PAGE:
Frédéric Durieux, composer

Frederic Durieux Headshot

The composer Frédéric Durieux was born in Paris in 1959 and studied at the Paris Conservatory, where he won the first prize in composition under Ivo Malec, as well as the first prize in analysis which he studied with Betsy Jolas, before rounding off his musical education with a course in music and computers at Ircam. From 1987 to 1989 he was a resident in the Medici Villa in Rome, home of the Académie Française. Frédéric Durieux has received numerous commissions, starting in 1983, and his works are played abroad as much as in France. His works include over twenty works for soloists, ensembles and orchestras with or without electronics. Several recordings of his works are currently available including a CD dedicated to his music performed by the Ensemble InterContemporain, Sharon Cooper and André Trouttet, directed by David Robertson (Adès/MFA - Universal), and he is also the subject of a book (Frédéric Durieux, les Cahiers de l'Ircam #7). In 1990 Frédéric Durieux began teaching analysis at Paris Conservatory, until he was appointed composition teacher there in 2001. That same year he was also made an officer of the order of Arts et Lettres.

Frédéric Durieux's Theater of Shadows premiered on May 20, 2022 with the Grossman Ensemble.

Program notes:


Upon learning last summer of the death of Christian Boltanski (1944–2021), an artist of the highest rank, I thought of composing a score that would serve as a tribute to him. Having followed his work quite closely for more than three decades, I consider it among the most impressive art of the past half-century. The news of his death reached me as I was starting to compose the score commissioned by the Chicago Center for Contemporary Composition, and I therefore turned to Boltanski and sought a work of his that could give a particular impetus to my piece.

I thought almost immediately of the installation Théâtre d’ombres (1984–97), which has been displayed in several versions and which I was able to see in two different venues. Very oneiric, almost childlike, this installation is nonetheless profound in its evocations of different Hebraic traditions as well as Plato’s cave, prehistoric rock-painting and Asian puppet theater. This installation makes connections among different mythologies found in European, Latin-American, Asian, and African cultures.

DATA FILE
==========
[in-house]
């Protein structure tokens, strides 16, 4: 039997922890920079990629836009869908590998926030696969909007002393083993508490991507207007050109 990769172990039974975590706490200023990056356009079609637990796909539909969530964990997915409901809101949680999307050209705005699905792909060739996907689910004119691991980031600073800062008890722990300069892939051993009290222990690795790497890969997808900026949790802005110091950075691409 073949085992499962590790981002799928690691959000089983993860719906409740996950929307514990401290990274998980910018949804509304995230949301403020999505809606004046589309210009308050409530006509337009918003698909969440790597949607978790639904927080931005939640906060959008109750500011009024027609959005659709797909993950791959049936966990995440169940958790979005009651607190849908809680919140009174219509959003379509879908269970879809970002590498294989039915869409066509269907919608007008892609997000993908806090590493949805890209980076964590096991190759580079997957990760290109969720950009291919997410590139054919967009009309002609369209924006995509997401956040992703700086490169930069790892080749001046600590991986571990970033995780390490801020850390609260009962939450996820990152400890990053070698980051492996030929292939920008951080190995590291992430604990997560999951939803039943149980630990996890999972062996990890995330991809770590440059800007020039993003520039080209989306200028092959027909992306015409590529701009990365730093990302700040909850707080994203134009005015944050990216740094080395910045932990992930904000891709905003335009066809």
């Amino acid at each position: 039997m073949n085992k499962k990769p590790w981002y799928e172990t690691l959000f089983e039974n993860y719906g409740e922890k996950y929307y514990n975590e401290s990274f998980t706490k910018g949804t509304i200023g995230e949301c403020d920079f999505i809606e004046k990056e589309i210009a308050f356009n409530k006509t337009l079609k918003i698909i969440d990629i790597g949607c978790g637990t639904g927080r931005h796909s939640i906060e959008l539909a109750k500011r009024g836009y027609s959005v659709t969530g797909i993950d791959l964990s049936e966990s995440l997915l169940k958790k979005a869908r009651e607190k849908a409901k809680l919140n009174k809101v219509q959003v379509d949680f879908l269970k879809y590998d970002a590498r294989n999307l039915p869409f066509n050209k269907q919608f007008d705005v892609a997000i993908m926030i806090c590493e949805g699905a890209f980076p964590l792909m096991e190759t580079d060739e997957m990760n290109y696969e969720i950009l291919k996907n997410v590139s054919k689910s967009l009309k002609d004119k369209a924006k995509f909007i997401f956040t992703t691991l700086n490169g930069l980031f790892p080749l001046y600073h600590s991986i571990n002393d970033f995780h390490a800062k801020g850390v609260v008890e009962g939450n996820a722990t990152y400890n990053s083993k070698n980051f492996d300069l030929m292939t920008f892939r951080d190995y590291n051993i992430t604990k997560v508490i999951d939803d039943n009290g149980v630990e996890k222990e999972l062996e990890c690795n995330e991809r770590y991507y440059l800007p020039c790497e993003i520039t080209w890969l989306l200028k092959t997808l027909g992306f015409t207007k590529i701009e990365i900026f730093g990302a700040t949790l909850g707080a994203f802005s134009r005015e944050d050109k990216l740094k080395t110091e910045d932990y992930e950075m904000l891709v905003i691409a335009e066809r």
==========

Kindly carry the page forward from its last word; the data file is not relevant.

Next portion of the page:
When I began work, the very beginning of Boltanski’s installation circulated in my mind, the moment when different shadow figures are projected onto the walls surrounding the audience and are set into motion by heat emerging from lamps. These opening movements evoked in me thoughts of shamans conjuring up the spirit or memory of those who have left us. I also bore in mind that Christian Boltanski’s works always have a more or less direct link with the Shoah, a topic of obsession for the artist whose family had been profoundly marked by anti-Semitism in France during World War II.

My score begins with hazy sonorities that gradually develop into first rhythms, then complex harmonic situations before, at last, melodies that seem almost Middle Eastern in origin break free. A kind of danse macabre slowly gets going before freezing in place and returning to the murky situation of the opening.

I would like to thank very sincerely Mr. & Mrs. Grossman for their patronage, Prof. Augusta Read Thomas for initiating the project and James Baker and all the musicians and staff of the Grossman Ensemble for their work in bringing this piece to life.

Frédéric Durieux's "Theater of Shadows"